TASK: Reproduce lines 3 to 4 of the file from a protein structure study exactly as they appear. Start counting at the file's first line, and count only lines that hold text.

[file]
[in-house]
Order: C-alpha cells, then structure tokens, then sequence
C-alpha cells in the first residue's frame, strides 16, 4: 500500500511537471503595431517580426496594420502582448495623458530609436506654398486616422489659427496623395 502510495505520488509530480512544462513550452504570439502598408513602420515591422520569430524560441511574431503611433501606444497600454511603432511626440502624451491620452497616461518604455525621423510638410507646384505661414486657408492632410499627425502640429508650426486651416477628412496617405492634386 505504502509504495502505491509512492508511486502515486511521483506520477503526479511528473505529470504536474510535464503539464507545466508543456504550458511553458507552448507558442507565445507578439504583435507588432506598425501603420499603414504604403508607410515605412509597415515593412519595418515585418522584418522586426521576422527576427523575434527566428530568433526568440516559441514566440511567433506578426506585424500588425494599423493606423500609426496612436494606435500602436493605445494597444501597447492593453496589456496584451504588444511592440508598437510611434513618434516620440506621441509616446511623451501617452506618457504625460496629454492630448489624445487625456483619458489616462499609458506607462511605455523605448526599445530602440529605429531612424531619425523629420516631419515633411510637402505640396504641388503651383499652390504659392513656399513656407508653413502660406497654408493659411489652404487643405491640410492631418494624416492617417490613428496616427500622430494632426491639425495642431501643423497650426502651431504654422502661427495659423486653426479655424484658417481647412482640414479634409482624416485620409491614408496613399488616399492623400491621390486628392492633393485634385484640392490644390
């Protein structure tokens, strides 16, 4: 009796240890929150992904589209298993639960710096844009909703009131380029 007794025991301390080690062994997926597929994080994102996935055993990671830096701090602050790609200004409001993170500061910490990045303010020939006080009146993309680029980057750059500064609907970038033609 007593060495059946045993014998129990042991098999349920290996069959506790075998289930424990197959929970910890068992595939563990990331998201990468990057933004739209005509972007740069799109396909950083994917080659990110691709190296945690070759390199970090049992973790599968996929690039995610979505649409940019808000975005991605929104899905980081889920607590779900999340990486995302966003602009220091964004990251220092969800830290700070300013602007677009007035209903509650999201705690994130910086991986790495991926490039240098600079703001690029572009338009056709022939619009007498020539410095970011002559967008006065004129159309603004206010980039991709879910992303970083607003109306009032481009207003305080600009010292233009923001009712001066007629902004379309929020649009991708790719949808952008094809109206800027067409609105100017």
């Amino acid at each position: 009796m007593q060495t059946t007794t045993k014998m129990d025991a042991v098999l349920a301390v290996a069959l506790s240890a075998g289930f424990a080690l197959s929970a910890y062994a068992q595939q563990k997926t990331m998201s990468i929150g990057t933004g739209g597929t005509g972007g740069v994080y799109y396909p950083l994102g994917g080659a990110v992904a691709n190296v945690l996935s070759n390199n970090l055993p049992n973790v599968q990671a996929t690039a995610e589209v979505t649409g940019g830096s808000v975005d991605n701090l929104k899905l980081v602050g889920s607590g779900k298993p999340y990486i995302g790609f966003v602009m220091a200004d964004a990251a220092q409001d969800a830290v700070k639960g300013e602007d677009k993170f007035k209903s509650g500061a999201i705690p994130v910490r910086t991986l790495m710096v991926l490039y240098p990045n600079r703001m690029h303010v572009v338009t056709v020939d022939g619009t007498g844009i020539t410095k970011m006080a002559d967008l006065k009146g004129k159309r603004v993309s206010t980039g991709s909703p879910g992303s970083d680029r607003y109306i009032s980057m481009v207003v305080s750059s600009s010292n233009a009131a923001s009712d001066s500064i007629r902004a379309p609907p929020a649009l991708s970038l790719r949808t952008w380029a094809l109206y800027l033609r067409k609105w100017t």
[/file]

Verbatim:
C-alpha cells in the first residue's frame, strides 16, 4: 500500500511537471503595431517580426496594420502582448495623458530609436506654398486616422489659427496623395 502510495505520488509530480512544462513550452504570439502598408513602420515591422520569430524560441511574431503611433501606444497600454511603432511626440502624451491620452497616461518604455525621423510638410507646384505661414486657408492632410499627425502640429508650426486651416477628412496617405492634386 505504502509504495502505491509512492508511486502515486511521483506520477503526479511528473505529470504536474510535464503539464507545466508543456504550458511553458507552448507558442507565445507578439504583435507588432506598425501603420499603414504604403508607410515605412509597415515593412519595418515585418522584418522586426521576422527576427523575434527566428530568433526568440516559441514566440511567433506578426506585424500588425494599423493606423500609426496612436494606435500602436493605445494597444501597447492593453496589456496584451504588444511592440508598437510611434513618434516620440506621441509616446511623451501617452506618457504625460496629454492630448489624445487625456483619458489616462499609458506607462511605455523605448526599445530602440529605429531612424531619425523629420516631419515633411510637402505640396504641388503651383499652390504659392513656399513656407508653413502660406497654408493659411489652404487643405491640410492631418494624416492617417490613428496616427500622430494632426491639425495642431501643423497650426502651431504654422502661427495659423486653426479655424484658417481647412482640414479634409482624416485620409491614408496613399488616399492623400491621390486628392492633393485634385484640392490644390
């Protein structure tokens, strides 16, 4: 009796240890929150992904589209298993639960710096844009909703009131380029 007794025991301390080690062994997926597929994080994102996935055993990671830096701090602050790609200004409001993170500061910490990045303010020939006080009146993309680029980057750059500064609907970038033609 007593060495059946045993014998129990042991098999349920290996069959506790075998289930424990197959929970910890068992595939563990990331998201990468990057933004739209005509972007740069799109396909950083994917080659990110691709190296945690070759390199970090049992973790599968996929690039995610979505649409940019808000975005991605929104899905980081889920607590779900999340990486995302966003602009220091964004990251220092969800830290700070300013602007677009007035209903509650999201705690994130910086991986790495991926490039240098600079703001690029572009338009056709022939619009007498020539410095970011002559967008006065004129159309603004206010980039991709879910992303970083607003109306009032481009207003305080600009010292233009923001009712001066007629902004379309929020649009991708790719949808952008094809109206800027067409609105100017």